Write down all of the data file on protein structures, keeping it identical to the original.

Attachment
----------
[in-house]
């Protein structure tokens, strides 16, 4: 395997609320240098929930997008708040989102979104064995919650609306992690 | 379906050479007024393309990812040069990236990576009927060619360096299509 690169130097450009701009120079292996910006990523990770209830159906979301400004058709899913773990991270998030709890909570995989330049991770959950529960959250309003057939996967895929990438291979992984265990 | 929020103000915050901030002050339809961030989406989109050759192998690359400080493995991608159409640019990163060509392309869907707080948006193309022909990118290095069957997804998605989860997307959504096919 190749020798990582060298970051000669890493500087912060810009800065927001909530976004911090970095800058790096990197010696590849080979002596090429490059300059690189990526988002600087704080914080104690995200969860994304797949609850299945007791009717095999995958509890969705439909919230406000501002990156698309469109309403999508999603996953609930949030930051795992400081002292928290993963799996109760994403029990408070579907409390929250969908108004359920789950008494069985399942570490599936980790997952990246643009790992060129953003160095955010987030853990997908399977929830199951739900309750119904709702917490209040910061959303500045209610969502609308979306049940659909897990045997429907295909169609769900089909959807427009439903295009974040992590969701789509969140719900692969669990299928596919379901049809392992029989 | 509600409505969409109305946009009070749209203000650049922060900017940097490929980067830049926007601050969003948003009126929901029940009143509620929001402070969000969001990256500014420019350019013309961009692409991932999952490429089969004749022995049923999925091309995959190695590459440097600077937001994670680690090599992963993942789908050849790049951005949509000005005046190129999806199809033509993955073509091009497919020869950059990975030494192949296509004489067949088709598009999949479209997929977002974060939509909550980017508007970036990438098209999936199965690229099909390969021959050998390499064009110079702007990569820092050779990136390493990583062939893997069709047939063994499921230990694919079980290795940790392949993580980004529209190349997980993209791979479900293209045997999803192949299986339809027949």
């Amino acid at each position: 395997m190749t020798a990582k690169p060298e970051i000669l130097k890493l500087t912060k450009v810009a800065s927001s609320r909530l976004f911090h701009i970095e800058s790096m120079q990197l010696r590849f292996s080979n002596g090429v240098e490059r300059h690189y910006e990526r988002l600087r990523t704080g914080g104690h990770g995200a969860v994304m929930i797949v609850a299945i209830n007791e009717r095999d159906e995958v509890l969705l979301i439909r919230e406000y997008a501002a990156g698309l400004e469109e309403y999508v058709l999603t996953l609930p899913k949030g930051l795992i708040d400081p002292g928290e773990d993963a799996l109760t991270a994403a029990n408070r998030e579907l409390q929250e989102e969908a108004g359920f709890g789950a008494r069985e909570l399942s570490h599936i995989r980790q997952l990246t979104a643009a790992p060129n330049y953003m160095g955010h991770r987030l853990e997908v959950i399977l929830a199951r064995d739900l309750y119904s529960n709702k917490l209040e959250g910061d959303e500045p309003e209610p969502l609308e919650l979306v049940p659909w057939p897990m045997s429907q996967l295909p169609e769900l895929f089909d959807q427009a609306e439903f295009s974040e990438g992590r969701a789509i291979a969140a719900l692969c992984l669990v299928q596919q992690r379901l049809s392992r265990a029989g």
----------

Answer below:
[in-house]
């Protein structure tokens, strides 16, 4: 395997609320240098929930997008708040989102979104064995919650609306992690 | 379906050479007024393309990812040069990236990576009927060619360096299509 690169130097450009701009120079292996910006990523990770209830159906979301400004058709899913773990991270998030709890909570995989330049991770959950529960959250309003057939996967895929990438291979992984265990 | 929020103000915050901030002050339809961030989406989109050759192998690359400080493995991608159409640019990163060509392309869907707080948006193309022909990118290095069957997804998605989860997307959504096919 190749020798990582060298970051000669890493500087912060810009800065927001909530976004911090970095800058790096990197010696590849080979002596090429490059300059690189990526988002600087704080914080104690995200969860994304797949609850299945007791009717095999995958509890969705439909919230406000501002990156698309469109309403999508999603996953609930949030930051795992400081002292928290993963799996109760994403029990408070579907409390929250969908108004359920789950008494069985399942570490599936980790997952990246643009790992060129953003160095955010987030853990997908399977929830199951739900309750119904709702917490209040910061959303500045209610969502609308979306049940659909897990045997429907295909169609769900089909959807427009439903295009974040992590969701789509969140719900692969669990299928596919379901049809392992029989 | 509600409505969409109305946009009070749209203000650049922060900017940097490929980067830049926007601050969003948003009126929901029940009143509620929001402070969000969001990256500014420019350019013309961009692409991932999952490429089969004749022995049923999925091309995959190695590459440097600077937001994670680690090599992963993942789908050849790049951005949509000005005046190129999806199809033509993955073509091009497919020869950059990975030494192949296509004489067949088709598009999949479209997929977002974060939509909550980017508007970036990438098209999936199965690229099909390969021959050998390499064009110079702007990569820092050779990136390493990583062939893997069709047939063994499921230990694919079980290795940790392949993580980004529209190349997980993209791979479900293209045997999803192949299986339809027949």
């Amino acid at each position: 395997m190749t020798a990582k690169p060298e970051i000669l130097k890493l500087t912060k450009v810009a800065s927001s609320r909530l976004f911090h701009i970095e800058s790096m120079q990197l010696r590849f292996s080979n002596g090429v240098e490059r300059h690189y910006e990526r988002l600087r990523t704080g914080g104690h990770g995200a969860v994304m929930i797949v609850a299945i209830n007791e009717r095999d159906e995958v509890l969705l979301i439909r919230e406000y997008a501002a990156g698309l400004e469109e309403y999508v058709l999603t996953l609930p899913k949030g930051l795992i708040d400081p002292g928290e773990d993963a799996l109760t991270a994403a029990n408070r998030e579907l409390q929250e989102e969908a108004g359920f709890g789950a008494r069985e909570l399942s570490h599936i995989r980790q997952l990246t979104a643009a790992p060129n330049y953003m160095g955010h991770r987030l853990e997908v959950i399977l929830a199951r064995d739900l309750y119904s529960n709702k917490l209040e959250g910061d959303e500045p309003e209610p969502l609308e919650l979306v049940p659909w057939p897990m045997s429907q996967l295909p169609e769900l895929f089909d959807q427009a609306e439903f295009s974040e990438g992590r969701a789509i291979a969140a719900l692969c992984l669990v299928q596919q992690r379901l049809s392992r265990a029989g």